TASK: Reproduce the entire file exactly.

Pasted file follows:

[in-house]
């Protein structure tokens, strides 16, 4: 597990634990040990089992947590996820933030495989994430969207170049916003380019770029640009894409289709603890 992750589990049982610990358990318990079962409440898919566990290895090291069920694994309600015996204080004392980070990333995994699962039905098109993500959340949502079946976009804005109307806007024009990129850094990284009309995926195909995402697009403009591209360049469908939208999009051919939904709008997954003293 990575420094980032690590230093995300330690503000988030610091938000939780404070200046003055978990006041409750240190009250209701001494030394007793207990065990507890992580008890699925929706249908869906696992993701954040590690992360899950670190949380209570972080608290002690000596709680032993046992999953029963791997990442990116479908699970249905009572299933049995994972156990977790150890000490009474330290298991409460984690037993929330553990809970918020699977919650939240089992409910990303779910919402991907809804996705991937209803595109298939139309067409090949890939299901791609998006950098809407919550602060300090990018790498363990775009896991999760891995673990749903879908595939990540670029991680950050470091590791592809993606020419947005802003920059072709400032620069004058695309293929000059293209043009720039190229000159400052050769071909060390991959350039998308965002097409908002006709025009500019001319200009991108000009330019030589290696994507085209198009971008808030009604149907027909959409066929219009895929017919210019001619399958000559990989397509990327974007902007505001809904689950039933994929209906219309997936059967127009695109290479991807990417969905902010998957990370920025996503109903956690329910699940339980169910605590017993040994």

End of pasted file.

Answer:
[in-house]
């Protein structure tokens, strides 16, 4: 597990634990040990089992947590996820933030495989994430969207170049916003380019770029640009894409289709603890 992750589990049982610990358990318990079962409440898919566990290895090291069920694994309600015996204080004392980070990333995994699962039905098109993500959340949502079946976009804005109307806007024009990129850094990284009309995926195909995402697009403009591209360049469908939208999009051919939904709008997954003293 990575420094980032690590230093995300330690503000988030610091938000939780404070200046003055978990006041409750240190009250209701001494030394007793207990065990507890992580008890699925929706249908869906696992993701954040590690992360899950670190949380209570972080608290002690000596709680032993046992999953029963791997990442990116479908699970249905009572299933049995994972156990977790150890000490009474330290298991409460984690037993929330553990809970918020699977919650939240089992409910990303779910919402991907809804996705991937209803595109298939139309067409090949890939299901791609998006950098809407919550602060300090990018790498363990775009896991999760891995673990749903879908595939990540670029991680950050470091590791592809993606020419947005802003920059072709400032620069004058695309293929000059293209043009720039190229000159400052050769071909060390991959350039998308965002097409908002006709025009500019001319200009991108000009330019030589290696994507085209198009971008808030009604149907027909959409066929219009895929017919210019001619399958000559990989397509990327974007902007505001809904689950039933994929209906219309997936059967127009695109290479991807990417969905902010998957990370920025996503109903956690329910699940339980169910605590017993040994």